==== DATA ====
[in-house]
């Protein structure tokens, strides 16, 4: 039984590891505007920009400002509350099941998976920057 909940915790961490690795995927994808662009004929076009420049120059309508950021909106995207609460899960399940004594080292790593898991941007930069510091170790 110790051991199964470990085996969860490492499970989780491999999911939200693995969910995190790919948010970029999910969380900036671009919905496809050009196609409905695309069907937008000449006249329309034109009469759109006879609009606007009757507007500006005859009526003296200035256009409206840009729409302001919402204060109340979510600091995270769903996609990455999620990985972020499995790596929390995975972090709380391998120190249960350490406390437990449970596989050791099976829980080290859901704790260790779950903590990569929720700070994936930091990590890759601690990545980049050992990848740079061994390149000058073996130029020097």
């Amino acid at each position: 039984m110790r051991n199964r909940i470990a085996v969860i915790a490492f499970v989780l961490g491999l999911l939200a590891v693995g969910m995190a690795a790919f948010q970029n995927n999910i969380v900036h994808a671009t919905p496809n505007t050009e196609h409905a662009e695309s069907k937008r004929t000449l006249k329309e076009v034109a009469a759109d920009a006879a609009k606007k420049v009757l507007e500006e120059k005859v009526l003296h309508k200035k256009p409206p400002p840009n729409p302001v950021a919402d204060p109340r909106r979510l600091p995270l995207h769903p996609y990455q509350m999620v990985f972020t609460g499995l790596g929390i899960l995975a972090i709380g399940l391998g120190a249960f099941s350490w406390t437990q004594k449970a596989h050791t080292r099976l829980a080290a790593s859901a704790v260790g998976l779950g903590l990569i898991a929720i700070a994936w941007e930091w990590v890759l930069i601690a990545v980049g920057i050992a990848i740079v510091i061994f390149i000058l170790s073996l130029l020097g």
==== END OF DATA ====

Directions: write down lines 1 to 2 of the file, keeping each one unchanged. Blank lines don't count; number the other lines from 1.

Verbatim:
[in-house]
């Protein structure tokens, strides 16, 4: 039984590891505007920009400002509350099941998976920057 909940915790961490690795995927994808662009004929076009420049120059309508950021909106995207609460899960399940004594080292790593898991941007930069510091170790 110790051991199964470990085996969860490492499970989780491999999911939200693995969910995190790919948010970029999910969380900036671009919905496809050009196609409905695309069907937008000449006249329309034109009469759109006879609009606007009757507007500006005859009526003296200035256009409206840009729409302001919402204060109340979510600091995270769903996609990455999620990985972020499995790596929390995975972090709380391998120190249960350490406390437990449970596989050791099976829980080290859901704790260790779950903590990569929720700070994936930091990590890759601690990545980049050992990848740079061994390149000058073996130029020097």